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Do you line up your putts with the straight line on the ball? - Page 2

post #19 of 30
Thread Starter 

Great analytics and thanks for clarifying on why exactly you don't use it either! I believe I am officially going to stop using it, and hopefully some more putts will drop!

post #20 of 30

Hmmm.  I started using a line while back  and I really like it.  I found to line it up correctly I squat behind the ball, line it up and then take a step or two back and verify the alignment.  I can not reliably  line it up squatting behind the ball, I have to step back.  I currently putt with a Manta Belly putter, it is white with pronounced alignment lines.  I feel when I do that, alignment and line are done.  It is all about speed.  Sounds odd but I also like white shoes.  It also helps me with alignment, go figure.


I was on a SAW putt lab machine twice many months apart and I am able to start a ball on line consistently using this method.


Tiger is arguably the best putter out there (or was) and it seems to work for him.

post #21 of 30

I am not the greatest putter in the world, but I prefer to look down at the "clean" unmarked side of my ball. This gives me more confidence in knowing that I already see my line, know where the break is, and now I can concentrate on my stroke. When I used the line in the past, it gave me doubts and second thoughts/guesses. It gave me more to look at and align and this resulted in even more second guessing. I find that the less doubt, thoughts and alignments I have in my mind, the more likely I am to produce a solid stroke that is either in or near the hole.

post #22 of 30
No, I don't. I tried it once, but never got the line where I wanted it. I'd spend too much time to get it perfect. I use something in front of the ball as a target. I think it's easier with an alignment "line" the length of a foot than one on the ball. I don't care how the ball is rotated, but I avoid having straight lines on the ball aimed somewhere in the direction of the putt. It just throws me off.
post #23 of 30

Just my routine, but I always put the line "up" and facing in the general direction of my intended line.  I do not try to be precise or to use it to try to "guide" my stroke down that line. 

post #24 of 30

I just started doing this and I've seen a dramatic difference on my putts within 6 feet. It gives me total confidence. I agree with what some others have said about it not being as helpful on long putts, because I can't tell if it's lined up with the hole. But for shorter putts, I'll never go back to not using it.  

post #25 of 30
Originally Posted by Kevin18 View Post


For the longest time now, every time I putt I naturally mark my ball on the green, wipe it off, and then aim where I want it to go using the straight line already on the ball or one that I previously drew. Lately, however, I am noticing that behind the ball, where I line up usually is off line- when I am over the ball, I almost always adjust and stray away from the line, and usually my gut feeling is correct. I had added too much break or not enough from looking at behind. So, my question is, would it be smarter to just simply place my ball back down without using the line to aim and just glance to see what kind of break I am to encounter? What would the point of using a false aiming point?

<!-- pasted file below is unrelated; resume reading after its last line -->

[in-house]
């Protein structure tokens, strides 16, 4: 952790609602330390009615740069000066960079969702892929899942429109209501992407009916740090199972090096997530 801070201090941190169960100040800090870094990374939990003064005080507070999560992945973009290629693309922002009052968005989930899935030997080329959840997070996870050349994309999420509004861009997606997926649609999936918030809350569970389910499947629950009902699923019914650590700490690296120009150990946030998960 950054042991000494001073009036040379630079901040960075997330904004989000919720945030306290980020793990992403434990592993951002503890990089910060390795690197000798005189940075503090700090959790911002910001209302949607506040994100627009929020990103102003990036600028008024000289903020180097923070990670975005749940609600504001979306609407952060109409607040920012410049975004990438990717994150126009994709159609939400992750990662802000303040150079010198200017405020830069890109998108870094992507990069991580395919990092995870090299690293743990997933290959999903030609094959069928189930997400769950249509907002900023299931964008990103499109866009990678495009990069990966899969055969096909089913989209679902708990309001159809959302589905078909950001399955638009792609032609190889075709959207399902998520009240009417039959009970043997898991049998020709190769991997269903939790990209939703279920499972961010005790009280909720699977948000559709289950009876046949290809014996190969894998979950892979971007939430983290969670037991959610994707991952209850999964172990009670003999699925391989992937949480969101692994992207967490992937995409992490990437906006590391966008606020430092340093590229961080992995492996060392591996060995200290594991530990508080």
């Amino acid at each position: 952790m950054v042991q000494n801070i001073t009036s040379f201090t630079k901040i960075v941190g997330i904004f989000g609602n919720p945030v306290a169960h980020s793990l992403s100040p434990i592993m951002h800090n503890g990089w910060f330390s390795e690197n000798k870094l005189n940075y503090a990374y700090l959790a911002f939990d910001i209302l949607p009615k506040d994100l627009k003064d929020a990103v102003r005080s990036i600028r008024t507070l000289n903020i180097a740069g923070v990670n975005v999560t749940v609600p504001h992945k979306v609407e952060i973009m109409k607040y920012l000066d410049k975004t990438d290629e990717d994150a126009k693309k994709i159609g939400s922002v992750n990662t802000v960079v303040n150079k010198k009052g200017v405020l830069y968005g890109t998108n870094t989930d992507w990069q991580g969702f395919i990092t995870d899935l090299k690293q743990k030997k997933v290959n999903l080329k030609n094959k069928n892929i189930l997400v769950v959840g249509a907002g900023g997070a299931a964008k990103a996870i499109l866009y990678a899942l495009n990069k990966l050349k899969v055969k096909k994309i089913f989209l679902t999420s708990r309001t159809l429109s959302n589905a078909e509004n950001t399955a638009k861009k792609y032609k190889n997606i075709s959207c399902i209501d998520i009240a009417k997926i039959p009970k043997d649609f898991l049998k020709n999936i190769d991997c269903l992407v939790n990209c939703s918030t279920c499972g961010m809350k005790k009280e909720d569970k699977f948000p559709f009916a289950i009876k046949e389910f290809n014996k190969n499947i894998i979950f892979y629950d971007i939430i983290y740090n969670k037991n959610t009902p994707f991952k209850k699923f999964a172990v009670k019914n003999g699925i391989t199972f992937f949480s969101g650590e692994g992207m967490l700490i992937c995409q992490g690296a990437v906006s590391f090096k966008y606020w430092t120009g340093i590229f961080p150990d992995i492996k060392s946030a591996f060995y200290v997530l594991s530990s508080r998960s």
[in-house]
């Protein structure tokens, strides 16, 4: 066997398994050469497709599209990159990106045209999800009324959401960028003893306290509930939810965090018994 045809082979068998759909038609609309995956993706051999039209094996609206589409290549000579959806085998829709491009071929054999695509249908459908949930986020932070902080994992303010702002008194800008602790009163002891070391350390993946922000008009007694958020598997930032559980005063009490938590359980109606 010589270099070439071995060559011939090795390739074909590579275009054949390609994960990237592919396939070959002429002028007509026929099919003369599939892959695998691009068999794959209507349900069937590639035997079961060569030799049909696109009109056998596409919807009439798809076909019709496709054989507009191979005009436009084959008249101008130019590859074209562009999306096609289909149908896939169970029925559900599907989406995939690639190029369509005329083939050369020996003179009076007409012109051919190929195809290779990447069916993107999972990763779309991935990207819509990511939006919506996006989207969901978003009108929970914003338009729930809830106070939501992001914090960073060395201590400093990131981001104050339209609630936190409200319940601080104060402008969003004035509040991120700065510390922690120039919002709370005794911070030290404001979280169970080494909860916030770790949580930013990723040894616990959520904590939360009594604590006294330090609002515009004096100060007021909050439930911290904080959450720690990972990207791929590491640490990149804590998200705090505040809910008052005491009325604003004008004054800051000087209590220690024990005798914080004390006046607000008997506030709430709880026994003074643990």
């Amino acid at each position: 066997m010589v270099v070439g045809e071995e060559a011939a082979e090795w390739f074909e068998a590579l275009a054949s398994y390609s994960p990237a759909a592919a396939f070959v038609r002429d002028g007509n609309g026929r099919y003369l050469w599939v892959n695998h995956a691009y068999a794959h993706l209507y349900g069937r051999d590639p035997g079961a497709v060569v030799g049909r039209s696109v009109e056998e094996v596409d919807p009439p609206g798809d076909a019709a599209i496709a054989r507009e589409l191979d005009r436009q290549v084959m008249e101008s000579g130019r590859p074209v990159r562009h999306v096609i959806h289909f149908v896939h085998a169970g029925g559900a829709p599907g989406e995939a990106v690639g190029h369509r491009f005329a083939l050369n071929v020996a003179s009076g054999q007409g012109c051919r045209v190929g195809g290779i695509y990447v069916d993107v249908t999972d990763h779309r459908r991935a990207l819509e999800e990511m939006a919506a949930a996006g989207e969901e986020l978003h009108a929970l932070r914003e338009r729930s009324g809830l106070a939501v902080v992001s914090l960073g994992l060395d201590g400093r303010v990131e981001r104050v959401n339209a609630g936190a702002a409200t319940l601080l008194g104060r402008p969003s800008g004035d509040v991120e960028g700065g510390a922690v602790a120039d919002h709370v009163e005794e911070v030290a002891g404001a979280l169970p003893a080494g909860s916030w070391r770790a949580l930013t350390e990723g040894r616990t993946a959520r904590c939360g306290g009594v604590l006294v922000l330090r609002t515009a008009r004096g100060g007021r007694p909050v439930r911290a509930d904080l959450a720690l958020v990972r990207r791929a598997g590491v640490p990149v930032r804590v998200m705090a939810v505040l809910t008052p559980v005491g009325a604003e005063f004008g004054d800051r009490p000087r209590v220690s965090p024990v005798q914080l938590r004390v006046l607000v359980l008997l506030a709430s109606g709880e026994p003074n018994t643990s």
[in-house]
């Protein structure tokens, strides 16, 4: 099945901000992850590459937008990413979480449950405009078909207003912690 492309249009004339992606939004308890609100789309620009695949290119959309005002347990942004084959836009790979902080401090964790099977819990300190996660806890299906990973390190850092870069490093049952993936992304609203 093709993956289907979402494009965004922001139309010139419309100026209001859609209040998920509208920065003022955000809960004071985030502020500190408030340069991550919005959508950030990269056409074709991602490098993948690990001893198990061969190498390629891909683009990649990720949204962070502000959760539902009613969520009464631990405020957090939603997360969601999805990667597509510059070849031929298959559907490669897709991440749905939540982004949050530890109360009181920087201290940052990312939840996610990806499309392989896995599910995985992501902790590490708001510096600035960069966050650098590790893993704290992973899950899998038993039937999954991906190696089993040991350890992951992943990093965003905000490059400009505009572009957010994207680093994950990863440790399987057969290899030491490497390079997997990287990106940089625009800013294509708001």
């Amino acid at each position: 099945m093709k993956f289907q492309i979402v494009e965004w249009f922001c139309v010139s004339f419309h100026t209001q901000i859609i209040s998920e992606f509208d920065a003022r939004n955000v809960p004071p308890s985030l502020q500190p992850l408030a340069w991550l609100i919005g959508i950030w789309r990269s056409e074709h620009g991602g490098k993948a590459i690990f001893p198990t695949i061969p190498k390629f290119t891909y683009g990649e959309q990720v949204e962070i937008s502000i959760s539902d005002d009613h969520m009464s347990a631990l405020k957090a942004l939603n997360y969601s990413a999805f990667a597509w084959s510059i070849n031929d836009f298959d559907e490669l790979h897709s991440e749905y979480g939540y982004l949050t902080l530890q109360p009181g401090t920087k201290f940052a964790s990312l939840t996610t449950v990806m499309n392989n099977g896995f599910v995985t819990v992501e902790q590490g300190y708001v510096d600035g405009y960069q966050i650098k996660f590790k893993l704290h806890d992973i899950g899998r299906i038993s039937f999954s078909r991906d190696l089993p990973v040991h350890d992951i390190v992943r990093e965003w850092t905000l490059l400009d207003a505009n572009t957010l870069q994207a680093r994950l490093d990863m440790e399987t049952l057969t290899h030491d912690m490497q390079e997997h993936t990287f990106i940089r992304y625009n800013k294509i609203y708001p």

Also, does anyone else have/had this problem, and what did you do?

(By the way, I do not pull or push putts, so it is not my stroke. My stroke is technically sound.)


Thanks so much and may God bless you all! ^_^



I do, and I've had this problem. It happens when I'm on a sidehill lie, usual sloping to my right, and the line usually looks like its not giving enough break.


I think its because you're on a slope.  So if the line is opposite of the ground, and your eyes are over the ball (such that if you dropped a ball from your eye, it would hit the ball below), the line and your eyes are not on the same plane (probably not the right term).  You're eyes are perpendicular to level, the line on the ball is pointing away from you.  From behind the ball, you're standing with the slope, so it looks right.


When I don't use a line, I have trouble hitting my line.  For me that error exceeds the error in lining up the putt.  

post #26 of 30

I use to draw a line on the ball but I found it more distracting when making approach shots. It always seem to facing me in some odd manner, so I quit that. I still use the OE marker line on the ball while on the green. I think it helps me alot. Although I will admit as one mentioned earlier that after I line it up while down on the ball it looks completely different while in my putting stance. My gut says do something else, but for me I stick with what I lined up for while down on the ball and that seems to be correct more times than not. Good post.

post #27 of 30

Interesting thread. I've been lining up my putts with the line on the ball for years now and suffer the same thing. It looks good from behind, but looks off when I get over the putt and I adjust it or question my original read. I'm going to experiment with the no line method.

post #28 of 30
I use it in my putting. My routine is eyeing a spot on the intended line and try to align the line on the ball to that target. Get back behind the ball to assess move if necessary, align putter with the line on the ball. Keep eyes on ball and stroke. At first it took some time and patience.

This is more important as you are closer like 15 feet and within.

Sent from my GT-I9100 using Tapatalk 2
post #29 of 30

I use it.. I find it beneficial on straighter putts. I don't have to worry about anything but speed.

post #30 of 30

I use a line.


If I can't line up a putt when looking directly down the line of the putt from behind, I don't think I would be much better hunched over with a tilted head. It's mostly a confidence thing.

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